Water, Sanitation and HygieneDFID Flood response, 2010 - 2011
Basic pit latrine, about 5 foot deep. Note brick and mud mortar base for the slab to siteon to prevent movement. The super-structure (above ground) bit here made of localthatch and round-wood. Cheap and low environmental impact. Cost per unit: £60Implemented by LHDP, Oxfam’s local partner in Thatta, Sindh
The traditional sanitation solution: “Open defecation”. This bush on right on edge of village is where women and kids would usually come to squat. Faeces would be cleaned away. Men would go out a bit further. In both cases privacy is compromised and hygiene low. Shifting from this practice, however, can take time. New latrine in background.
Latrine block: bricks and cement mortar. Flood resistant. Septic tank installed behind. Very durable and accepted by community who preferred this approach. NGO: Root Works (local partner of Concern International) Cost per unit: 25,000 Rps (£185)
Another “advanced” latrine block. Likely to survive another flood – though themortar between bricks is mud – not cement based – so far less durable.More expensive than a pit latrine? Yes, but, it will last longer, won’t pollute thelocal ground water so much and serves multiple households.
View from the back of the same“pour flush” latrine block. The pitshown here will be lined withbricks and concrete to preventseepage into the ground wherethere is a high water table. Anoverflow pipe will allow excessfluids out into a separatedrainage soak away. A rathercomplex system in a village madeof earth/mud brick houses.Before the floods this village hadno latrine at all. The question toask here is why go from nothingto such an advanced andexpensive system?Cost: £450 / unit
Pour flush latrine by RDF, local NGO partner of CARE in Dadu. Septic tank underconstruction on right. Cost: £120 per unit. This is the value of just over 3 pit latrineswhich will not last as long as these. So are these more cost effective over the longerterm? Arguably so, if they are accessed by at least three households.
A completed RDF latrine block, septic tank underground, out of view. Questions: pourflush will need water for every use, where’s the local water source, is it realistic thatpeople will bring water with them every time? (if they don’t it will block up). Secondly,where will the overflow from septic tank go? How to prevent sewage water pond buildingup, or will the outflow go into that standing water behind the latrine?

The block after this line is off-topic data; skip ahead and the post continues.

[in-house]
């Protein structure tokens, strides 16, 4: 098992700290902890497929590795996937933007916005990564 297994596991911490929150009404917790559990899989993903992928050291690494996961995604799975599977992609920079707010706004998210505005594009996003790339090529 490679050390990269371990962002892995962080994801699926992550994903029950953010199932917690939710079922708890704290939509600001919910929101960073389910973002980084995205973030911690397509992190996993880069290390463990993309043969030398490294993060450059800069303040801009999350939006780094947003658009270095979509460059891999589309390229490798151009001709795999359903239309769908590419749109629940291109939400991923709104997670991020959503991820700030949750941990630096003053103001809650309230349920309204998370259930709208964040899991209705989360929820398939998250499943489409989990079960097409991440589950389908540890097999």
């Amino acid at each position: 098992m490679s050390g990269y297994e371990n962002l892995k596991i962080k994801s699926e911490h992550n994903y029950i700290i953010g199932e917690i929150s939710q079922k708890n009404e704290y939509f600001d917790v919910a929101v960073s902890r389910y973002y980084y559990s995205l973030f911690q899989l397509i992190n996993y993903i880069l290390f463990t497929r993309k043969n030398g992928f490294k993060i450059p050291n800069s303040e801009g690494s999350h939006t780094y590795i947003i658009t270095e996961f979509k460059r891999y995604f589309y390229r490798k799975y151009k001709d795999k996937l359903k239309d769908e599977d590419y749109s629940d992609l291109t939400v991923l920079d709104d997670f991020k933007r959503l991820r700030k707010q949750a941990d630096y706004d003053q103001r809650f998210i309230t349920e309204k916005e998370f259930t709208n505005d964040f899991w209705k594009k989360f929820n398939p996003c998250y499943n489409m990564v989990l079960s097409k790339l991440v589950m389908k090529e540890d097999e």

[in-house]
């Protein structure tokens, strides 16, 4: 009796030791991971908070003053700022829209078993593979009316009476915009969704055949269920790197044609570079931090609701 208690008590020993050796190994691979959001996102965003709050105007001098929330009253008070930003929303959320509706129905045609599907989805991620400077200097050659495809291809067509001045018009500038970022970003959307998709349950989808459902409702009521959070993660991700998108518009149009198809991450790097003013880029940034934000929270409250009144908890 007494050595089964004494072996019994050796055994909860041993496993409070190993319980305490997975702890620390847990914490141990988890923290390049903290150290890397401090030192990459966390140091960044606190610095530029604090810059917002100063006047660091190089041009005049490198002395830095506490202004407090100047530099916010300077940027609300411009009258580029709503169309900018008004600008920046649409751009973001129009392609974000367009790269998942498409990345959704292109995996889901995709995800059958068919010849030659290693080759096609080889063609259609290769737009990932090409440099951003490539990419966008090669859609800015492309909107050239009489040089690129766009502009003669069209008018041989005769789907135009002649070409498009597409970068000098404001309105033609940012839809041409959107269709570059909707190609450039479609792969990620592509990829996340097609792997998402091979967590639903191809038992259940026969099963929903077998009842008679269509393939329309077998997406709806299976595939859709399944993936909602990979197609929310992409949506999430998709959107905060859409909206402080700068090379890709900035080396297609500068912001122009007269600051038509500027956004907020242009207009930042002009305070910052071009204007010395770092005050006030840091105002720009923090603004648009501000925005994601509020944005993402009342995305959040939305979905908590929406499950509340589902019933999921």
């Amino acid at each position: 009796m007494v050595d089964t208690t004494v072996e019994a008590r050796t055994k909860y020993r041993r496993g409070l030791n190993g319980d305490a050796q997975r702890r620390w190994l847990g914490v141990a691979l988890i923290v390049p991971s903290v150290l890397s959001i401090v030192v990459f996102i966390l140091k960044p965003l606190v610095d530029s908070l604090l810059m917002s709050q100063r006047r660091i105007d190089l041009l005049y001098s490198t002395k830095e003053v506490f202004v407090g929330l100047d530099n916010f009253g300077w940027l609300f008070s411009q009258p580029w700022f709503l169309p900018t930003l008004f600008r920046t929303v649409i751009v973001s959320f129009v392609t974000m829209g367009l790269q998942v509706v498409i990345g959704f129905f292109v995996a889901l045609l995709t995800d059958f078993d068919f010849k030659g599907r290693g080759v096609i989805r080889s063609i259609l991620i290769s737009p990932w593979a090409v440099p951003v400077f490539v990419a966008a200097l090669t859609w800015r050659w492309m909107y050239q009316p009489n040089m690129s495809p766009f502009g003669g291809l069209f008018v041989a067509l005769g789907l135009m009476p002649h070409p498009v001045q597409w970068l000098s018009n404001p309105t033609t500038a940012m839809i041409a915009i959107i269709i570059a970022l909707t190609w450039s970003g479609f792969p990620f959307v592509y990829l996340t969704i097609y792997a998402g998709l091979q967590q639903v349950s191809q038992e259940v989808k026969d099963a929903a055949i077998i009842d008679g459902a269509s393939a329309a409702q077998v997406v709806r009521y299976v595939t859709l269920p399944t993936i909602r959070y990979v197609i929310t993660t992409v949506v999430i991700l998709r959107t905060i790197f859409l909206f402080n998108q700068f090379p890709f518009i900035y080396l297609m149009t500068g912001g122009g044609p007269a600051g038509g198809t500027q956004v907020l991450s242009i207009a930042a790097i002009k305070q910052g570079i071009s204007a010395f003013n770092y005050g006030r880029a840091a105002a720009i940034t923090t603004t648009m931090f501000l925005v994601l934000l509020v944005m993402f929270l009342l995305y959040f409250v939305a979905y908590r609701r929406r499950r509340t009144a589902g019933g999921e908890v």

Typical latrine model built by humanitarian organisations in camps for displacedpeople or refugees. Cheap plastic won’t last long. Milled timber for structureexpensive and probable high environmental impact. Note ceramic slab on left,plastic on right. Cost around £32/unit.
A good example of how NOT to do latrines in communities. Agency not named,and it was not UNICEF despite their plastic being used. Why bad? a) plastic willcorrode in the sun within months, b) in middle of village, not appropriate – noprivacy, should be located near some houses, more discreetly. Local thatch ormud materials for walls would be better. Cost per unit around £35
Laundry pad, recently built away into gravel pit (in background). Supposedly to Laundry pad with soak by OXFAM/ LHDP. enhance hygiene and reduce workload for women. Cost £200 / unit. Is this apriority ? Can this kind of expense be justified when people need houses first?
Another laundry pad, this time by Rootworks (partner of Concern). Smaller (so lessexpensive) and with seating which is a nice addition. Clearly well used.Cost : £81 / unit
Hand pump with concrete “apron” which captures residual water. In this case it iscaptured in a pipe which ends up in an animal water trough – shown in thebackground. This is a clever use of waste water from wells, which can otherwisestay in muddy puddles around the pump.Cost for pump, borehole and water trough: £266
Another excellent use of residual water froma local water pump in Punjab, restored by thelocal community. Here the water is directed toa small vegetable garden for irrigation at anytime. (However without shade cover andmulch over soil, evaporation will exceed 80%)
Local hand-pumpwithout concrete“apron”. Potentialhere forcontamination of thewell and a muddymess around the wellwhich can also be apossible mosquitohatching zone.
Hand-pump construction by Oxfam and SAFCO in Thatta, Sindh. Communityinvolvement is critical for site selection, maintenance and design of apron (and use ofresidual water around pump). Note quality of the bore hole lining pipe used: quality steelinstead of cheap plastic. Cost: £137 / installed handpump.
Hygiene promotion is about engaging the imagination of people, children in particular inways of preventing disease through better hygiene practices. Oxfam are particularlygood in this field – working through local organisations who adopt local music and
The hand washing song: every finger gets a scrub! another hygienepromotion session with a splash of creativity.